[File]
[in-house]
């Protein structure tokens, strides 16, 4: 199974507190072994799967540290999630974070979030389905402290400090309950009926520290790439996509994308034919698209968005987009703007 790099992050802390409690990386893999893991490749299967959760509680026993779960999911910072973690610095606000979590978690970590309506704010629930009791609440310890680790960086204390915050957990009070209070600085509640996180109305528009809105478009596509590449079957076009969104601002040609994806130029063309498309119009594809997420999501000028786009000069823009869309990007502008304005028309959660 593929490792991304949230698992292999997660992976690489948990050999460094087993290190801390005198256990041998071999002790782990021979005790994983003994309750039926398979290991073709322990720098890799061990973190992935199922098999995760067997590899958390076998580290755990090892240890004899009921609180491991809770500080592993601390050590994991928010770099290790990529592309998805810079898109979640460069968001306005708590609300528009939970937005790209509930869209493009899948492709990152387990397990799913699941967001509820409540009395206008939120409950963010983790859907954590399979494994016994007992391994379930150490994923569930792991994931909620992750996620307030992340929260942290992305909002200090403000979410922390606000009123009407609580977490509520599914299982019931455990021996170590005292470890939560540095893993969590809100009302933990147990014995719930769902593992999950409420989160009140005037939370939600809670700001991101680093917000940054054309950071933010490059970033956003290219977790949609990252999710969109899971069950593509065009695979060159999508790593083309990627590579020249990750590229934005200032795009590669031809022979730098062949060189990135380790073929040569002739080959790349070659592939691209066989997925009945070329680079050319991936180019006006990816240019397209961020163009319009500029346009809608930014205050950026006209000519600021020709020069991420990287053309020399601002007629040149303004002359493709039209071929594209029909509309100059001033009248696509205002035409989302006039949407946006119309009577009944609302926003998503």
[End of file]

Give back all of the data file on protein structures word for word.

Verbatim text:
[in-house]
């Protein structure tokens, strides 16, 4: 199974507190072994799967540290999630974070979030389905402290400090309950009926520290790439996509994308034919698209968005987009703007 790099992050802390409690990386893999893991490749299967959760509680026993779960999911910072973690610095606000979590978690970590309506704010629930009791609440310890680790960086204390915050957990009070209070600085509640996180109305528009809105478009596509590449079957076009969104601002040609994806130029063309498309119009594809997420999501000028786009000069823009869309990007502008304005028309959660 593929490792991304949230698992292999997660992976690489948990050999460094087993290190801390005198256990041998071999002790782990021979005790994983003994309750039926398979290991073709322990720098890799061990973190992935199922098999995760067997590899958390076998580290755990090892240890004899009921609180491991809770500080592993601390050590994991928010770099290790990529592309998805810079898109979640460069968001306005708590609300528009939970937005790209509930869209493009899948492709990152387990397990799913699941967001509820409540009395206008939120409950963010983790859907954590399979494994016994007992391994379930150490994923569930792991994931909620992750996620307030992340929260942290992305909002200090403000979410922390606000009123009407609580977490509520599914299982019931455990021996170590005292470890939560540095893993969590809100009302933990147990014995719930769902593992999950409420989160009140005037939370939600809670700001991101680093917000940054054309950071933010490059970033956003290219977790949609990252999710969109899971069950593509065009695979060159999508790593083309990627590579020249990750590229934005200032795009590669031809022979730098062949060189990135380790073929040569002739080959790349070659592939691209066989997925009945070329680079050319991936180019006006990816240019397209961020163009319009500029346009809608930014205050950026006209000519600021020709020069991420990287053309020399601002007629040149303004002359493709039209071929594209029909509309100059001033009248696509205002035409989302006039949407946006119309009577009944609302926003998503």